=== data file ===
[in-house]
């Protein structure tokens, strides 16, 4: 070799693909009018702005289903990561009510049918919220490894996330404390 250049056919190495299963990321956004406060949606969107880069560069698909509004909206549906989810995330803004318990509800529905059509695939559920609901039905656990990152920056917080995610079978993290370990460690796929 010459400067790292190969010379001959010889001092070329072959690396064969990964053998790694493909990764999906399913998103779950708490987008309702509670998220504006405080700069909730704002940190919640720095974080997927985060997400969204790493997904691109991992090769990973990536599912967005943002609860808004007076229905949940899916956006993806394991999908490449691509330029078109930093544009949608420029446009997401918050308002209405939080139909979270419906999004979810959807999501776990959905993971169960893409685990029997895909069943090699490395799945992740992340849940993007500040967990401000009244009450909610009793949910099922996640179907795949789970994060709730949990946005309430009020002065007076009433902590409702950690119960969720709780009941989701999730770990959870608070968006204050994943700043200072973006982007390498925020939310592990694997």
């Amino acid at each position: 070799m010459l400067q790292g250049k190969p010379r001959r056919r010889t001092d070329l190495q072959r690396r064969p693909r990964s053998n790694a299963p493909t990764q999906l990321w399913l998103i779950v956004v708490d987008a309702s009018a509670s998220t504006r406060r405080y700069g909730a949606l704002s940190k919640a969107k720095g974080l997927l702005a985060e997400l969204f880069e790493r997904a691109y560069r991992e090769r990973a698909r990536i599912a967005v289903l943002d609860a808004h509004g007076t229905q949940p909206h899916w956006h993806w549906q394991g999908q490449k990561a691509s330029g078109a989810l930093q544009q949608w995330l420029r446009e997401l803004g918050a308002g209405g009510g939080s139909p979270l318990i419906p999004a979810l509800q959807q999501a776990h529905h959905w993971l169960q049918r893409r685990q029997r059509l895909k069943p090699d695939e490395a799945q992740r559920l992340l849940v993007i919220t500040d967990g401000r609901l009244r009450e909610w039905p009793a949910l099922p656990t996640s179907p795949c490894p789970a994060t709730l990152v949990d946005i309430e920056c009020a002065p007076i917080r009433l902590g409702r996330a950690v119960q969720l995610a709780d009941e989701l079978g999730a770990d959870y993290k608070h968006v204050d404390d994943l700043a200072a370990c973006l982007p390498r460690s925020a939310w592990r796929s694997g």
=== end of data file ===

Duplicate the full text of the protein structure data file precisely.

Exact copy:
[in-house]
């Protein structure tokens, strides 16, 4: 070799693909009018702005289903990561009510049918919220490894996330404390 250049056919190495299963990321956004406060949606969107880069560069698909509004909206549906989810995330803004318990509800529905059509695939559920609901039905656990990152920056917080995610079978993290370990460690796929 010459400067790292190969010379001959010889001092070329072959690396064969990964053998790694493909990764999906399913998103779950708490987008309702509670998220504006405080700069909730704002940190919640720095974080997927985060997400969204790493997904691109991992090769990973990536599912967005943002609860808004007076229905949940899916956006993806394991999908490449691509330029078109930093544009949608420029446009997401918050308002209405939080139909979270419906999004979810959807999501776990959905993971169960893409685990029997895909069943090699490395799945992740992340849940993007500040967990401000009244009450909610009793949910099922996640179907795949789970994060709730949990946005309430009020002065007076009433902590409702950690119960969720709780009941989701999730770990959870608070968006204050994943700043200072973006982007390498925020939310592990694997």
């Amino acid at each position: 070799m010459l400067q790292g250049k190969p010379r001959r056919r010889t001092d070329l190495q072959r690396r064969p693909r990964s053998n790694a299963p493909t990764q999906l990321w399913l998103i779950v956004v708490d987008a309702s009018a509670s998220t504006r406060r405080y700069g909730a949606l704002s940190k919640a969107k720095g974080l997927l702005a985060e997400l969204f880069e790493r997904a691109y560069r991992e090769r990973a698909r990536i599912a967005v289903l943002d609860a808004h509004g007076t229905q949940p909206h899916w956006h993806w549906q394991g999908q490449k990561a691509s330029g078109a989810l930093q544009q949608w995330l420029r446009e997401l803004g918050a308002g209405g009510g939080s139909p979270l318990i419906p999004a979810l509800q959807q999501a776990h529905h959905w993971l169960q049918r893409r685990q029997r059509l895909k069943p090699d695939e490395a799945q992740r559920l992340l849940v993007i919220t500040d967990g401000r609901l009244r009450e909610w039905p009793a949910l099922p656990t996640s179907p795949c490894p789970a994060t709730l990152v949990d946005i309430e920056c009020a002065p007076i917080r009433l902590g409702r996330a950690v119960q969720l995610a709780d009941e989701l079978g999730a770990d959870y993290k608070h968006v204050d404390d994943l700043a200072a370990c973006l982007p390498r460690s925020a939310w592990r796929s694997g």